1

I have questions about DDoS attacks.

  1. In flood scripts, the script sends UDP packets to "ip.address:random.port"

    Why It doesn't use only the IP? Is port necessary?

  2. If someone is HTTP flooding a website and make it down.

    Is it because of HTTP server application is too busy to reply to the other packets? If not what is the reason?

  3. Some people told me that if I would target a home router it would be better if I choosen UDP flood rather than SYN or ICMP flood as method.

    Is it true? If it is true why?

4

1- In flood scripts, the script sends UDP packets to "ip.address:random.port"

Why It doesn't use only the IP ? Is port necessary ?

UDP is a multiplexed protocol: it allows for multiple connections between two hosts.

Thus a UDP connection is defined by the tuple (src address, src port, dst address, dst port).

2- If someone is HTTP flooding a website and make it down. Is it because of HTTP server application is too busy to reply the other packets ? If not what is the reason ?

It could be that the web server or app is using too many resources, for example if it was asked to perform an expensive operation.

It could be that the target's available bandwidth has been exceeded and packets are being dropped.

Less commonly, it could be that some device between the target and the rest of the world was brought down by the attack.

3- Some people told me when I'll target a home router it'd be better if I choose UDP flood rather than SYN or ICMP flood as method. Is it true ? If it's true why ?

You'll have to ask the person who told you this. If I had to guess I'd say it's because UDP is less constrained by congestion.

  • So if target is replying with an 500 HTTP code and using too many resources, would it be able to reply ICMP packets ? – imafunnypanda Aug 29 '16 at 18:07
  • @imafunnypanda depends on the resource being exhausted. ICMP is handled by the OS, http responses are handled by the web server. If the resource being exhausted is "number of webserver workers" the OS will probably still be able to respond to ICMP. If the resource being exhausted is outgoing bandwidth packets will get dropped and ICMP replies wouldn't get through. – GnP Aug 29 '16 at 18:13
0

In flood scripts, the script sends UDP packets to "ip.address:random.port" Why It doesn't use only the IP? Is port necessary?

The source and destination ports are part of the UDP packet structure, you cannot send a UDP packet without defining a source and a destination port. Note that the ports can really be anything, whether there actually is something listening on the port on the other side is another story. Then again, the IP layer will be processed before deciding what to do with the port data there fore you are using resources on the target system.

If someone is HTTP flooding a website and take it down. Is it because of HTTP server application is too busy to reply the other packets? If not what is the reason?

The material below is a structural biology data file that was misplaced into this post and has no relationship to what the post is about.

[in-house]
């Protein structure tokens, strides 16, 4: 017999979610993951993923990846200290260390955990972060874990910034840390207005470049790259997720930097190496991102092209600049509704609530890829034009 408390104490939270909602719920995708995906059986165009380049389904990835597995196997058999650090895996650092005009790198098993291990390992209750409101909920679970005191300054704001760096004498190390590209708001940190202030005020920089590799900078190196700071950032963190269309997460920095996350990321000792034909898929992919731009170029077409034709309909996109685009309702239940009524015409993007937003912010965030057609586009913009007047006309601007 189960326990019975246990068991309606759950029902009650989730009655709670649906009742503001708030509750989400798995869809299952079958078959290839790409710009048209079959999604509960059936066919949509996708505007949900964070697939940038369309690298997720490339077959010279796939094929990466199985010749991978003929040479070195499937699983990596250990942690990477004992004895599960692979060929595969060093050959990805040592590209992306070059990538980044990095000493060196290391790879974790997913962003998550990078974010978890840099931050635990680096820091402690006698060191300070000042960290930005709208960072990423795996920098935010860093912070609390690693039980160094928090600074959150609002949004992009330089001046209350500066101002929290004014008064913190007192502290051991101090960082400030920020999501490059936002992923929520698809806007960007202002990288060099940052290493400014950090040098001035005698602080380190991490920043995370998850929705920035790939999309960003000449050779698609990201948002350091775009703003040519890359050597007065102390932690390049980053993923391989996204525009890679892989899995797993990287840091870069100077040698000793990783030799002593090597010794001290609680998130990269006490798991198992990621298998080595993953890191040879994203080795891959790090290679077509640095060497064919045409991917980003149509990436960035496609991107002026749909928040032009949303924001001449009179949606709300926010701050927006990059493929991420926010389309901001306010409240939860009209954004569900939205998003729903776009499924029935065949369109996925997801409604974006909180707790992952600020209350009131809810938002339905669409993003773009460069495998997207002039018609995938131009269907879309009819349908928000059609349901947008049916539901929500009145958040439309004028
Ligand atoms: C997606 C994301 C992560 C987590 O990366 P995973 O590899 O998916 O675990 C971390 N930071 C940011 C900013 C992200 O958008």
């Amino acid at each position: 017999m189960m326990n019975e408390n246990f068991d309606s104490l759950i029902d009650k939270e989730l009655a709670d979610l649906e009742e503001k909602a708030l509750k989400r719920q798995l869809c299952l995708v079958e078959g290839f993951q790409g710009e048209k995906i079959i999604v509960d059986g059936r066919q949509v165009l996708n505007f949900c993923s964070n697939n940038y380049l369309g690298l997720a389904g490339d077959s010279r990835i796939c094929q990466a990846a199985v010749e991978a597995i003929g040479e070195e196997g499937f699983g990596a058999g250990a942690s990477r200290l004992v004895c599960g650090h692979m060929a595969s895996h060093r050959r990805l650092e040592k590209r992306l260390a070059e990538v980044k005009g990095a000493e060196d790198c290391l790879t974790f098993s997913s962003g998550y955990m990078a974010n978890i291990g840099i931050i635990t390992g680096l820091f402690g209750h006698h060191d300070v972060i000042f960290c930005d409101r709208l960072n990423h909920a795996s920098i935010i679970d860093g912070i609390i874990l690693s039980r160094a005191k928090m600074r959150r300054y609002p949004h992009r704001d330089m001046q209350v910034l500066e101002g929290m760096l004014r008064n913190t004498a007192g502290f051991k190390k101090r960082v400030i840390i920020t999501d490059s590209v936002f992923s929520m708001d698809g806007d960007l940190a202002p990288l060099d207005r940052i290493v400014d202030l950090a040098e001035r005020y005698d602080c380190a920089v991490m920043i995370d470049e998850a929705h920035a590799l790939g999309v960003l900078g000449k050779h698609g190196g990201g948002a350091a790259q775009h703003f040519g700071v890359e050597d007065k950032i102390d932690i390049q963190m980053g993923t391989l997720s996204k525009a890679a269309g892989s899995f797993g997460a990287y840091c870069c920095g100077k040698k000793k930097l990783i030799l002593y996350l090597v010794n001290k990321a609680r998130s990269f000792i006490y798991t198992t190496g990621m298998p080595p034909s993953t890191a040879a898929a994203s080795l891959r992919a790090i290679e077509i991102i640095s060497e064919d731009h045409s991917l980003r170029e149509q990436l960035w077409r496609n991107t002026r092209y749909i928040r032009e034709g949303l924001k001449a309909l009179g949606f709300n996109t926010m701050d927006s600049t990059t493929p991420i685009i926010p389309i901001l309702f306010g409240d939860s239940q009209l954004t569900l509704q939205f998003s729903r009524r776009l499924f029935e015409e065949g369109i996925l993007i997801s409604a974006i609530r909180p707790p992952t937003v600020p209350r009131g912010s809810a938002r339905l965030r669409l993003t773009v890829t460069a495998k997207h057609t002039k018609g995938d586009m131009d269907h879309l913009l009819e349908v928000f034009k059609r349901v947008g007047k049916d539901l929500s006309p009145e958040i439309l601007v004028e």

Pretty much. If you are HTTP flooding the webserver, then you are counting on the fact that it takes some time to process the HTTP request. And when the server spends almost 100% of its time processing your requests, it will not have processing power to server other requests.

Note that this is hardly true for most websites. Webservers today have several mechanisms to prevent extraneous requests from a single IP, or even very similar requests from different IPs (first D in DDoS). Moreover, there almost certainly be caching on a reverse proxy, which will reduce processing time a lot. You will need a reasonable number of IPs and distinct requests for a DDoS to have a chance to succeed.

Some people told me when I'll target a home router it'd be better if I choose UDP flood rather than SYN or ICMP flood as method. Is it true? If it's true why?

I can only guess on that statement. Although I'd argue that it may be true for home routers, let's try to reason about it:

Mot home routers have good defenses against SYN flooding, and ICMP flooding. The former often blacklists IPs that send several SYN packets without completing the handshake, the later simply stops processing (almost) any ICMP if the router seem overhelmed by it. UDP defenses are slightly harder to make because home routers are often configured to forward DNS queries without asking questions (although that is definitely not the case with industry routers).

UDP is also a lot faster to send from the attacker's side. It is a smaller packet for an attacker to send whilst it steals almost the same number of resources on the defender side. In today's routers what you can expect to achieve is for the attacker to expend resources stripping the IP headers and parsing the layer 3 packet, not much more.

We are not in times where routers would get a SYN packet, reply and wait for an ACK whilst holding the memory (and ending out of memory quite quickly). That attack vector is pretty much dead. That was a reason for which SYN floods were effective, but this vector has been rectified pretty much everywhere.

Your Answer

By clicking “Post Your Answer”, you agree to our terms of service, privacy policy and cookie policy

Not the answer you're looking for? Browse other questions tagged or ask your own question.